As part of the 100-day plan, the new National Government announced the change to mandate an hour of reading, writing and maths every day. In reality, this is not very different from what your child is already experiencing at Ararira.

The teaching of reading, writing and maths is an average of one hour a day. It also includes reading, writing and mathematics learning in all contexts and other related activities so is much more than ‘instruction’. These core subjects are foundation skills and are woven through other curriculum areas.

As you are aware, we follow a structured literacy approach to teaching reading at Ararira. More information about this approach can be found here. Once the ability to decode and read independently is achieved, children move to reading and responding to texts as part of their reading time. In addition, rich literary texts are shared and discussed with the children using picture books, novels and poems. Language and vocabulary are discussed and learned.

Writing is much more than the writing of stories, recounts and instructions. The time allocated here is used to teach spelling and handwriting. Both skills have to become automatic to free cognitive space for children to craft and write for different purposes. Spelling develops in complexity from looking at rhyme and medial sounds to morphology. Children are also taught about the parts of language and sentence composition.

Maths and statistics include teaching not only number operations but also geometry, algebra and measurement. A strong focus of mathematical teaching is the ability to solve problems and talk about their mathematical thinking. Maths and English are just two of the learning areas of the New Zealand Curriculum. In total, there are seven learning areas for primary. These are:

  • English
  • Mathematics and statistics
  • The arts
  • Health and physical education
  • Science
  • Social sciences (including Aotearoa New Zealand Histories)
  • Technology.

The New Zealand Curriculum / Kia ora - NZ Curriculum Online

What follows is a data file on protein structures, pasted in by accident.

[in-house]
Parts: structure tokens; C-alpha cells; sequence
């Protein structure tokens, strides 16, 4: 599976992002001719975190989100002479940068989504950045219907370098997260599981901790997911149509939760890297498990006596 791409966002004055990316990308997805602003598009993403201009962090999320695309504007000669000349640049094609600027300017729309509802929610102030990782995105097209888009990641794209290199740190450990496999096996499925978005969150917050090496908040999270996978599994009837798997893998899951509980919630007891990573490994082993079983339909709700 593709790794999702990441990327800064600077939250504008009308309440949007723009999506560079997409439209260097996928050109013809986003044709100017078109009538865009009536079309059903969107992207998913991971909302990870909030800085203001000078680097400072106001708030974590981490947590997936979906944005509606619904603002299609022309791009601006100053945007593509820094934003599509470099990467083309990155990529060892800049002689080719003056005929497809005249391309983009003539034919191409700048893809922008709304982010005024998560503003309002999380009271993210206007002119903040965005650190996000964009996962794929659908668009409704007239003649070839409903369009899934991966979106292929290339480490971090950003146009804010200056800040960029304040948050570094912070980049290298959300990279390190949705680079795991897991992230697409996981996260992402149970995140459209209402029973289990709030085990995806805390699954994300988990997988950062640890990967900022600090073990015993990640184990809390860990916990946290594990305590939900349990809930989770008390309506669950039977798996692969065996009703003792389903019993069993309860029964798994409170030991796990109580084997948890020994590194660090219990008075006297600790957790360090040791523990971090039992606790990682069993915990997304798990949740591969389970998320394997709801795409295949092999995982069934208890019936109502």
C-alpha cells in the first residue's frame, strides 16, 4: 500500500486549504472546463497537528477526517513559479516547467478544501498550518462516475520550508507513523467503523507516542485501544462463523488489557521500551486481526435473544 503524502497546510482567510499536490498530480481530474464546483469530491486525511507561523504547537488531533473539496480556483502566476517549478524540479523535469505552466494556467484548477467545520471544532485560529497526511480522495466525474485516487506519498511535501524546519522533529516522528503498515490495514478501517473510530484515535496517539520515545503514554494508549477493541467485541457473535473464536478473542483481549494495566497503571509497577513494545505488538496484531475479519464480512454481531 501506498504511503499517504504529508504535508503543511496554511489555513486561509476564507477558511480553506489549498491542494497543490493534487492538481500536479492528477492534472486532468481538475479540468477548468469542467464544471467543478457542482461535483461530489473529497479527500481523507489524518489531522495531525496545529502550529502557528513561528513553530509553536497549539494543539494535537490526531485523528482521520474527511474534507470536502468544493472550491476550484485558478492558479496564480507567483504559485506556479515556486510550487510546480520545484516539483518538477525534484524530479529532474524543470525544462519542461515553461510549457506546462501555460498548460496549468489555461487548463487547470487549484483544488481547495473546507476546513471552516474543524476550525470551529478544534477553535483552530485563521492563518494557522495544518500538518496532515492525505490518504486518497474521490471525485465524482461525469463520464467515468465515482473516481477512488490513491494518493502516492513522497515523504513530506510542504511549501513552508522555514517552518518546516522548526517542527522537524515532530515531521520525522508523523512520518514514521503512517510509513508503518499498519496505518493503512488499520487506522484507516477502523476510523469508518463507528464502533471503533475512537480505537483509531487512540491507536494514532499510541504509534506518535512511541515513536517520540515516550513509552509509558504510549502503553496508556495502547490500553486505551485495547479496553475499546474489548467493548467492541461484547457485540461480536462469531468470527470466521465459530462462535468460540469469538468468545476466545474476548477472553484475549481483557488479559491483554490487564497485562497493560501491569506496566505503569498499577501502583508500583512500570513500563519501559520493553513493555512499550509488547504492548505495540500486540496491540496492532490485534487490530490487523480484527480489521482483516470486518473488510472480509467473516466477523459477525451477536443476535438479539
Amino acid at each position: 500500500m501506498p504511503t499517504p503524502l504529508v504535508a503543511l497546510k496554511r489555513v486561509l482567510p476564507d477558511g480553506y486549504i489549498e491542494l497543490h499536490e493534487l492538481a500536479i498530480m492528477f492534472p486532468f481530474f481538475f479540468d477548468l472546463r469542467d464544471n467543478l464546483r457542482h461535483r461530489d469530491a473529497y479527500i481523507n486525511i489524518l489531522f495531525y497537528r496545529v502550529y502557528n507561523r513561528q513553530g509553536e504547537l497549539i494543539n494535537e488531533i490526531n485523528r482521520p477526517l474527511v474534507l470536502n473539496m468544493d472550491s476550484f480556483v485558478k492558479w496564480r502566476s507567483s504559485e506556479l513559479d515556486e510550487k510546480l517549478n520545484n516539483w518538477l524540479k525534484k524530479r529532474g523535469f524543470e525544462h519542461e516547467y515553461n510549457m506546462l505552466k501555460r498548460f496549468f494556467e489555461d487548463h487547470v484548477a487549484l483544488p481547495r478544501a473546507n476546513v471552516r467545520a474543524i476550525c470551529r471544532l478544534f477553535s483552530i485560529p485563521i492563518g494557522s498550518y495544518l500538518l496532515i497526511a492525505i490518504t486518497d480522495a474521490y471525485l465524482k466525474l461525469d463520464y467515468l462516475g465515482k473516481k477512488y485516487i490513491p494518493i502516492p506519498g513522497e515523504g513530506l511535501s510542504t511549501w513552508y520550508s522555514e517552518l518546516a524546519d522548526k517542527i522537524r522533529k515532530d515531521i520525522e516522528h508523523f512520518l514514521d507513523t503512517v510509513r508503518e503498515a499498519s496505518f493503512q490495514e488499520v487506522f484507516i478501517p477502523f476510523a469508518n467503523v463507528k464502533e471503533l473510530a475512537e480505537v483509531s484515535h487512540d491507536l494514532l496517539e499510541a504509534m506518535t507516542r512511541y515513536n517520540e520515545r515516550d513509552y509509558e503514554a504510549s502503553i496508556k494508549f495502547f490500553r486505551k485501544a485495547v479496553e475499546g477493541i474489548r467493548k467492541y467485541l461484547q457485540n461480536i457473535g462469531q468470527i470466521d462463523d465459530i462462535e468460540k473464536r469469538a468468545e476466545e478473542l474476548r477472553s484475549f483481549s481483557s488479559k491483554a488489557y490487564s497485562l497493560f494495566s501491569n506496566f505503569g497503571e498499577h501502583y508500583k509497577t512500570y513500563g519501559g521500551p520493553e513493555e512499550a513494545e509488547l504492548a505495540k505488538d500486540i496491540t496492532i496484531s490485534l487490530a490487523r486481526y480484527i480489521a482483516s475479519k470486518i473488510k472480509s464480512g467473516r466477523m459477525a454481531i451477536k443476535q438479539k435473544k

In Years 7 and 8, children are also required to learn languages and we have focussed on te reo Māori and Mandarin. Te reo me te tikanga Māori is to be woven through all curriculum areas. By taking 3 hours a day to focus on two curriculum areas we are worried about the depth and coverage that can be applied to other curriculum areas and will necessitate the need to integrate areas.

We are monitoring the teaching of all curriculum areas and all hapori | teams share their planning and a timetable for a usual week with the leadership team.

Link to MoE support material for whānau

Skills of utmost importance to children’s growth and development are the key competencies. These are taught through all curriculum areas and are the basis of all learning. The key competencies are:

  • Thinking
  • Relating to others
  • Using symbols and texts
  • Managing self
  • Participating and contributing.

In addition to this change, the government is implementing significant changes as the NZ curriculum is being rewritten. New programmes, called the common practice model CPM will be released later in the year and are to be implemented from 2025. All other learning areas are being ‘refreshed’ over the next few years. Curriculum levels are being replaced with phases of learning, progressions and progress outcomes.

The shifts from NZ curriculum to Te Mātaiaho by Tātai Aho Rau Core Education - Issuu

All learning areas will be taught using the know, understand and do learning model.

Pigeon Mountain Primary School - Curriculum Refresh

Our team of teachers at Ararira are amazing practitioners well-equipped to manage the changes in the education arena. It is challenging to face steady change and our teachers are doing an incredible job.

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